There has been an article called "You're a Stay-at-Home Mom? What do you do all day?" that was written and published on "The Matt Walsh Blog" on October 9. Since that time the article has gone viral. I have seen it shared several times on facebook, and actually shared it myself.
I read and enjoyed the article and I felt empowered and justified as a Stay At Home Mom when I read:
"Yes, my wife is JUST a mother. JUST. She JUST brings forth life into the universe, and she JUST shapes and molds and raises those lives. She JUST manages, directs and maintains the workings of the household, while caring for children who JUST rely on her for everything. She JUST teaches our twins how to be human beings, and, as they grow, she will JUST train them in all things, from morals, to manners, to the ABC’s, to hygiene, etc. She is JUST my spiritual foundation and the rock on which our family is built. She is JUST everything to everyone. And society would JUST fall apart at the seams if she, and her fellow moms, failed in any of the tasks I outlined."It's unfortunate that our society has gone in such a direction that moms feel they have to defend their choice to be a "stay at home mom". If you choose to stay at home you are often viewed as unambitious and lazy. I may not be the perfect homemaker. I fall behind on dishes and laundry. My bathroom isn't always clean and often times it hits 6pm and I still have no idea what I'm making for dinner. You may not be able to measure what I have accomplished in tasks, but what I have given my children is worth more.
I have the best job in the world. Rewarding, beautiful, sacred and exhausting.
I felt invigorated and empowered as I read this moving article of a man appreciating the roles his wife was filling, but that feeling was quickly shattered as I skimmed the comments on the post filled with women attacking one another's choices to either become a working mother, or to be a stay at home mom.
We, as women, should not be judging one another. As mothers and as members of society we are each trying to do our very best, and we should be supporting each other in those roles not dishing out judgement. I feel that we all beat our selves up about everything. Our lives are riddled with guilt because, no matter what it is we are doing, we feel like we are not doing enough. I think that is largely because we were not meant to do it alone! We should be lifting, helping and supporting one another - easing each others burdens and offering understanding, not judgement.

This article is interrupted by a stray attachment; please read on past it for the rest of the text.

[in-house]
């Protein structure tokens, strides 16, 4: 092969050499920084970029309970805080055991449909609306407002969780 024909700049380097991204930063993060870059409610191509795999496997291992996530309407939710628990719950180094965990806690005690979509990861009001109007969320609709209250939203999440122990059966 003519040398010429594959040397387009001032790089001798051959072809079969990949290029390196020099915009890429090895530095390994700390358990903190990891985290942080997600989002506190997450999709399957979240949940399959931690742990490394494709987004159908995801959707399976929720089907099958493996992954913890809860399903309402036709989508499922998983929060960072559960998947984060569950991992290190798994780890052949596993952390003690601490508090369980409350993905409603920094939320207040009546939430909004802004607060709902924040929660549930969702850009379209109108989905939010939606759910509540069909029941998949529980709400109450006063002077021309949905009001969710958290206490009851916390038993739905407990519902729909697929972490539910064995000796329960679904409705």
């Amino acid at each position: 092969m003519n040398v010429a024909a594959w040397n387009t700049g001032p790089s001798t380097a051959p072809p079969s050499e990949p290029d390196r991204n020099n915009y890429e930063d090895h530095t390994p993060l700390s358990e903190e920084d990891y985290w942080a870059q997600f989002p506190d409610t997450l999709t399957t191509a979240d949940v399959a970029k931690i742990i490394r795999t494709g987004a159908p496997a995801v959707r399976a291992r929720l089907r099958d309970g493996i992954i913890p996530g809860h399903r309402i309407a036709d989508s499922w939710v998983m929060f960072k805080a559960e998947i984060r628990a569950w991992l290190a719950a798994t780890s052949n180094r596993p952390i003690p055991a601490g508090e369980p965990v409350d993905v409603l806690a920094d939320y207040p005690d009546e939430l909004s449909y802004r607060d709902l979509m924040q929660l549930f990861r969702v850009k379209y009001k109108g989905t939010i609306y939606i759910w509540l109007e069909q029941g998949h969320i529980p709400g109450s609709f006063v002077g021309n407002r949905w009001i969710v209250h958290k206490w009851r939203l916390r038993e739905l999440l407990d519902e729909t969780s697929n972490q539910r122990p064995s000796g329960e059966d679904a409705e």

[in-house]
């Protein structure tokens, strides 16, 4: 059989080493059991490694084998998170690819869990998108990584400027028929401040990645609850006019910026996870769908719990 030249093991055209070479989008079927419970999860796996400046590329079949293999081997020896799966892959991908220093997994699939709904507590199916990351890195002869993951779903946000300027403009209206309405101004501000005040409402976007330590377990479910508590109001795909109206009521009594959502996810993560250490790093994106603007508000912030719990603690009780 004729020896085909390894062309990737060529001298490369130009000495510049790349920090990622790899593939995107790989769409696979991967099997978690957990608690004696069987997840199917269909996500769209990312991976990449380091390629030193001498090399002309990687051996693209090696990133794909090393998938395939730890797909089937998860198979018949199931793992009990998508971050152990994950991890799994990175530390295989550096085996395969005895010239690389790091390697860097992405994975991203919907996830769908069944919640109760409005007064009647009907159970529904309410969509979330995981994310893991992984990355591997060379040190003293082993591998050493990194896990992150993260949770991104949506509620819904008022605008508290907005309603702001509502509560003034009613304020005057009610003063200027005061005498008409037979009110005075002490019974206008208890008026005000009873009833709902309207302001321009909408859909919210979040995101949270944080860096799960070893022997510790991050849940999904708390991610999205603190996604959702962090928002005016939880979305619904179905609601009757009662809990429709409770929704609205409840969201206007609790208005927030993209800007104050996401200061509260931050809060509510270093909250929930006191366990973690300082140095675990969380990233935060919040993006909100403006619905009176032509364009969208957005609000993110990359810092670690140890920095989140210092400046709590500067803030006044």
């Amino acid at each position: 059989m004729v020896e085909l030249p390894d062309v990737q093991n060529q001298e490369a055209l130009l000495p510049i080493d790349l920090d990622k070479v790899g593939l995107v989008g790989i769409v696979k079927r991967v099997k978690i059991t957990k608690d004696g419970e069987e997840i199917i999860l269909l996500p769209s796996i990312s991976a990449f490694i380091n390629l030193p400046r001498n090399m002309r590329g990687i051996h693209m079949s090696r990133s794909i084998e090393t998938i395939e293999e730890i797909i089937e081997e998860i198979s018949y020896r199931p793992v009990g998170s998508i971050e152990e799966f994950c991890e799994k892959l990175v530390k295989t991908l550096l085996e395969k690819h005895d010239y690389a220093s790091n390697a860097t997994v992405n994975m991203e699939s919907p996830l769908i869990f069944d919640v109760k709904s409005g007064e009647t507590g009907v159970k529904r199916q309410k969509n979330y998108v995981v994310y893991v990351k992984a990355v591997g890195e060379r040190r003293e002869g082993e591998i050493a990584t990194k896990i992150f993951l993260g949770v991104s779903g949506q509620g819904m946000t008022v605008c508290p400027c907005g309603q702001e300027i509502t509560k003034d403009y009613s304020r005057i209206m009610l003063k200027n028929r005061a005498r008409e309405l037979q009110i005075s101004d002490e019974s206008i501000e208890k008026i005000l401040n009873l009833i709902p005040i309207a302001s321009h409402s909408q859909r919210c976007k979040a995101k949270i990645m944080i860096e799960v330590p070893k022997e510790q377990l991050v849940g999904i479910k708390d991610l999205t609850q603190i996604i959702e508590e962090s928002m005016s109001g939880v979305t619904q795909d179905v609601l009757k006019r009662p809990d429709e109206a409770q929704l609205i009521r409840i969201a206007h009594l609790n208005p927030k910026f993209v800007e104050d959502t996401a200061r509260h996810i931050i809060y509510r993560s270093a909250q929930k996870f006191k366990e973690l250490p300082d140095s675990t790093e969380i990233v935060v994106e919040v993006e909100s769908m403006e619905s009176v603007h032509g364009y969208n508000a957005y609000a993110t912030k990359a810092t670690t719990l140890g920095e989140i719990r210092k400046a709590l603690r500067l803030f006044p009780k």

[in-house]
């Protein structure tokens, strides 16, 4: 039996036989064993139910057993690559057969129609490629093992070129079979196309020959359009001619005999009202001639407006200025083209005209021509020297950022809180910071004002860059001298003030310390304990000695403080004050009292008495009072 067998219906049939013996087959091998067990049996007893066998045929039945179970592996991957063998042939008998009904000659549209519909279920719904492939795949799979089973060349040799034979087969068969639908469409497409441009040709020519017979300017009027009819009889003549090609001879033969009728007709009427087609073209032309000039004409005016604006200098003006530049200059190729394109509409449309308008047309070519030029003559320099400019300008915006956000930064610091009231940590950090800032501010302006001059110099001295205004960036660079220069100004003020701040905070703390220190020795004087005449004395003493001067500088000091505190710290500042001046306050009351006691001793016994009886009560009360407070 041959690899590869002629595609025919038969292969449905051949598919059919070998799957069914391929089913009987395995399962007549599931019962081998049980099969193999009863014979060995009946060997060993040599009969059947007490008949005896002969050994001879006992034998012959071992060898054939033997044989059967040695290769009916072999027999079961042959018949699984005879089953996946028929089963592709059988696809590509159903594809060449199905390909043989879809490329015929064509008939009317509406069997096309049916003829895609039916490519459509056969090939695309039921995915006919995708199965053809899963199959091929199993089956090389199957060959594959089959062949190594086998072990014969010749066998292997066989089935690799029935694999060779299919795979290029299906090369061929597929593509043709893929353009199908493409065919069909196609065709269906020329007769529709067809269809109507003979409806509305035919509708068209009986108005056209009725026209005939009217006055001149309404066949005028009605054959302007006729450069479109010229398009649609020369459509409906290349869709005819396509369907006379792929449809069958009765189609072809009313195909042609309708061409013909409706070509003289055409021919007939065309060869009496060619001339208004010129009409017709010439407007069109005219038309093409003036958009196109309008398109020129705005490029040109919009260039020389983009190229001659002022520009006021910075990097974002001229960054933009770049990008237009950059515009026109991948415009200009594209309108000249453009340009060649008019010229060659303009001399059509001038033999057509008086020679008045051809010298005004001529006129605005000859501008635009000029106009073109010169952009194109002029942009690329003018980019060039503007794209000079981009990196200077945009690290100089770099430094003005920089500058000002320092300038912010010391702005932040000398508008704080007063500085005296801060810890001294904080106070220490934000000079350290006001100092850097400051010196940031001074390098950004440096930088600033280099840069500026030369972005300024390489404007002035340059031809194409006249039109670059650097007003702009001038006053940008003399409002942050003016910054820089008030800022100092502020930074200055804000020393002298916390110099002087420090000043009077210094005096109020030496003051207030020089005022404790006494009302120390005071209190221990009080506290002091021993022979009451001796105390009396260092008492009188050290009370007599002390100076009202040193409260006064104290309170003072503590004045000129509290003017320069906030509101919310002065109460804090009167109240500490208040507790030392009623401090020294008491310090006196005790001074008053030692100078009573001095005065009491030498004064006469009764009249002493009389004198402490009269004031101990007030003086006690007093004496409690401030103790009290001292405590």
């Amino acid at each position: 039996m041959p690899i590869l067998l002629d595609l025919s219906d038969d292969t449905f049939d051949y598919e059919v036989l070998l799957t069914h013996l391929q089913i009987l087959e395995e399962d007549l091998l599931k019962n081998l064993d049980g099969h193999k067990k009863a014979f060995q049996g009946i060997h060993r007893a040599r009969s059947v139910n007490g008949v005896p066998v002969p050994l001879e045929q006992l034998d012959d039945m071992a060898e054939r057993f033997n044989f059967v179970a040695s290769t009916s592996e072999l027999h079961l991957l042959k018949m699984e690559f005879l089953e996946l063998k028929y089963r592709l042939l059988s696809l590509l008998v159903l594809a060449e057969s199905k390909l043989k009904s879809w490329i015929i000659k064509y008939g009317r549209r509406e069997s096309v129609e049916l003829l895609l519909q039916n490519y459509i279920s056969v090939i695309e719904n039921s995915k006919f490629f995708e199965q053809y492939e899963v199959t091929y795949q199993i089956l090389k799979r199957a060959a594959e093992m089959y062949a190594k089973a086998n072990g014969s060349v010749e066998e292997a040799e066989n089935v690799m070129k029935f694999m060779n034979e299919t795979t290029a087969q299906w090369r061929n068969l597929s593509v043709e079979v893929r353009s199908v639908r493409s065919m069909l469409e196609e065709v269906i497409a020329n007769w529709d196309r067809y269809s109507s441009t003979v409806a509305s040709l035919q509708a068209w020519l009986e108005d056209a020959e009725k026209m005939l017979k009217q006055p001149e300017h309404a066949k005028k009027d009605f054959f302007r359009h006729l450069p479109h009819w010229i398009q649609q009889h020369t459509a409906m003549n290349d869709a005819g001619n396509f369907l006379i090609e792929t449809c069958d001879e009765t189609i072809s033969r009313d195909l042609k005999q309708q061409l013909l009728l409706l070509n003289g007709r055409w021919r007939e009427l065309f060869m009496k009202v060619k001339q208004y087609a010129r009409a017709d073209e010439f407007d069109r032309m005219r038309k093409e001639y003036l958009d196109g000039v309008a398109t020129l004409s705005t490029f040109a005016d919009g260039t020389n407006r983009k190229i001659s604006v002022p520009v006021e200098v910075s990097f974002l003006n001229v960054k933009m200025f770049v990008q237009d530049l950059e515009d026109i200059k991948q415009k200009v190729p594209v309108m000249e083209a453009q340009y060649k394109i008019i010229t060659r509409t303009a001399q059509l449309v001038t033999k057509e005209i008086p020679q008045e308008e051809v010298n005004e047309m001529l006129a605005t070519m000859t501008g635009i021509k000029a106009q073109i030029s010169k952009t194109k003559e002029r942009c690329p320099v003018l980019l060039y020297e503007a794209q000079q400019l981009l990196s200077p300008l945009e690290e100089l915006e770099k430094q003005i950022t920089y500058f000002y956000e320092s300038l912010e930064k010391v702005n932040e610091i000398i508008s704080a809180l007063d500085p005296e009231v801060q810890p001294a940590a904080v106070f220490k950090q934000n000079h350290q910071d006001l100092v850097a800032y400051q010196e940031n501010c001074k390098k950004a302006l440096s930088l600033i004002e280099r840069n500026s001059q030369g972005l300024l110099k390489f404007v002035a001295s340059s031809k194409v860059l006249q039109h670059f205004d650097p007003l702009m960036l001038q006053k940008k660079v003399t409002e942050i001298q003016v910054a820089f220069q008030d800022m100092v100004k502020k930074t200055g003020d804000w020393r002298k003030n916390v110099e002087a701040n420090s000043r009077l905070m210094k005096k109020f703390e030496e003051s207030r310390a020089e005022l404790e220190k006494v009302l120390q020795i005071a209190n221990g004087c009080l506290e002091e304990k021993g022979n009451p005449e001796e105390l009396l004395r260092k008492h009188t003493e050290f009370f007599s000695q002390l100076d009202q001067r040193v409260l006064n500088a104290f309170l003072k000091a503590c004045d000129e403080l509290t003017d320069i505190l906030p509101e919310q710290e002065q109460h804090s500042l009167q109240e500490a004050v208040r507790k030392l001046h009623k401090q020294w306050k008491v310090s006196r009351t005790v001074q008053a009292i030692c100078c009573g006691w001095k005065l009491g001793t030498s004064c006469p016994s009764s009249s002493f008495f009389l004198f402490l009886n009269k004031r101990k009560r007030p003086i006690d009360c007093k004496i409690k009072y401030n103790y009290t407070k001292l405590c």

My mother was not a stay-at-home-mom. She taught elementary school from the time before she met my Dad until I was graduated from high school. She had reservations about remaining in the work force, because she felt like her place was in the home, but my Dad convinced her that our family could not survive on his income alone.
Even with two incomes I don't think we had any extra money. My parents are both very frugal and I don't think I owned a dress that wasn't either hand-made or had at least one previous owner, until I was 12 years old and I bought one myself with money I had saved.
My young life was filled with babysitters and daycare. I look back on some of my care-givers with love and others with loathing. Most of my favorite memories, ironically, are from days when I was sick. Because on those days my Mom would have to get a substitute and stay home with me all day.
There was one December when I and my three brothers all had chicken-pox. My Mom got off work for a whole week and we made Christmas ornaments, paper chains, and cookies. We watched Christmas specials on TV while Mom rubbed Calamine lotion on us. It was the best Christmas-time I can remember.
There was another day, much later in my life, when I was in high school. I was sick, and although I was old enough to take care of myself my Mom got a sub and we spent the day lounging on couches watching old movies.